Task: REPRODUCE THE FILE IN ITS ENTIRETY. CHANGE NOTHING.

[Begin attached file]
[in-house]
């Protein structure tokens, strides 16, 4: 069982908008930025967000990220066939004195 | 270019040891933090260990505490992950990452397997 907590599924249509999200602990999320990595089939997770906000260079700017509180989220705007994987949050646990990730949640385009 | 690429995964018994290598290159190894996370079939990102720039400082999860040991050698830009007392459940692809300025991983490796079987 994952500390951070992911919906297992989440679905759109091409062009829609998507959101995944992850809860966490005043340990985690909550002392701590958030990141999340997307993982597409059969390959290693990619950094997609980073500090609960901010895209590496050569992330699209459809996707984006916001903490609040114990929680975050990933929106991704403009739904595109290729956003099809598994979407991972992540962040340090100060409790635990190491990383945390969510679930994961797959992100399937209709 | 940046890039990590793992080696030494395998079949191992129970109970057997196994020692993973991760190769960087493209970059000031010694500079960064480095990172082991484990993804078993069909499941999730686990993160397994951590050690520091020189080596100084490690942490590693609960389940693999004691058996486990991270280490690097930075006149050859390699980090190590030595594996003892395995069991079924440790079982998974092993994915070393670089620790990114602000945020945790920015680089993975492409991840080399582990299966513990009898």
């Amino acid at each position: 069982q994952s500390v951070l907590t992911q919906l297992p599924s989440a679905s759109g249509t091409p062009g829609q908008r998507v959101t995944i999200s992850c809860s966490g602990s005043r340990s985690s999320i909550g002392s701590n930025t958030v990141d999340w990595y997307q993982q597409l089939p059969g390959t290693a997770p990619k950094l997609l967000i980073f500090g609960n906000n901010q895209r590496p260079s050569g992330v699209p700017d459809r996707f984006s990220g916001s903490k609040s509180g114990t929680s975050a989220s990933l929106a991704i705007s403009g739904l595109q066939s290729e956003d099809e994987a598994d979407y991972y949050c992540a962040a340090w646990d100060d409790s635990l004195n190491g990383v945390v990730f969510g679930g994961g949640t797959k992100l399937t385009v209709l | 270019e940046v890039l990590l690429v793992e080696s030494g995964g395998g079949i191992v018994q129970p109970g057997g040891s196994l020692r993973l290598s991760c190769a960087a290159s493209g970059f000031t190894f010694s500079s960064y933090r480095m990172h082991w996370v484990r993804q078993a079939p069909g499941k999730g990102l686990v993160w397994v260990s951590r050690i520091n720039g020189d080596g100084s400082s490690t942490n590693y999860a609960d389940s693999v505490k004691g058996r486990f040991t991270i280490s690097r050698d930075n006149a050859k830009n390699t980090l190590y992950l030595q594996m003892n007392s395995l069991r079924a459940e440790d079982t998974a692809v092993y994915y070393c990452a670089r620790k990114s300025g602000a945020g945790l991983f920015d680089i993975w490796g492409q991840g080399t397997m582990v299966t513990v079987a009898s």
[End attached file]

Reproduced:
[in-house]
């Protein structure tokens, strides 16, 4: 069982908008930025967000990220066939004195 | 270019040891933090260990505490992950990452397997 907590599924249509999200602990999320990595089939997770906000260079700017509180989220705007994987949050646990990730949640385009 | 690429995964018994290598290159190894996370079939990102720039400082999860040991050698830009007392459940692809300025991983490796079987 994952500390951070992911919906297992989440679905759109091409062009829609998507959101995944992850809860966490005043340990985690909550002392701590958030990141999340997307993982597409059969390959290693990619950094997609980073500090609960901010895209590496050569992330699209459809996707984006916001903490609040114990929680975050990933929106991704403009739904595109290729956003099809598994979407991972992540962040340090100060409790635990190491990383945390969510679930994961797959992100399937209709 | 940046890039990590793992080696030494395998079949191992129970109970057997196994020692993973991760190769960087493209970059000031010694500079960064480095990172082991484990993804078993069909499941999730686990993160397994951590050690520091020189080596100084490690942490590693609960389940693999004691058996486990991270280490690097930075006149050859390699980090190590030595594996003892395995069991079924440790079982998974092993994915070393670089620790990114602000945020945790920015680089993975492409991840080399582990299966513990009898």
């Amino acid at each position: 069982q994952s500390v951070l907590t992911q919906l297992p599924s989440a679905s759109g249509t091409p062009g829609q908008r998507v959101t995944i999200s992850c809860s966490g602990s005043r340990s985690s999320i909550g002392s701590n930025t958030v990141d999340w990595y997307q993982q597409l089939p059969g390959t290693a997770p990619k950094l997609l967000i980073f500090g609960n906000n901010q895209r590496p260079s050569g992330v699209p700017d459809r996707f984006s990220g916001s903490k609040s509180g114990t929680s975050a989220s990933l929106a991704i705007s403009g739904l595109q066939s290729e956003d099809e994987a598994d979407y991972y949050c992540a962040a340090w646990d100060d409790s635990l004195n190491g990383v945390v990730f969510g679930g994961g949640t797959k992100l399937t385009v209709l | 270019e940046v890039l990590l690429v793992e080696s030494g995964g395998g079949i191992v018994q129970p109970g057997g040891s196994l020692r993973l290598s991760c190769a960087a290159s493209g970059f000031t190894f010694s500079s960064y933090r480095m990172h082991w996370v484990r993804q078993a079939p069909g499941k999730g990102l686990v993160w397994v260990s951590r050690i520091n720039g020189d080596g100084s400082s490690t942490n590693y999860a609960d389940s693999v505490k004691g058996r486990f040991t991270i280490s690097r050698d930075n006149a050859k830009n390699t980090l190590y992950l030595q594996m003892n007392s395995l069991r079924a459940e440790d079982t998974a692809v092993y994915y070393c990452a670089r620790k990114s300025g602000a945020g945790l991983f920015d680089i993975w490796g492409q991840g080399t397997m582990v299966t513990v079987a009898s």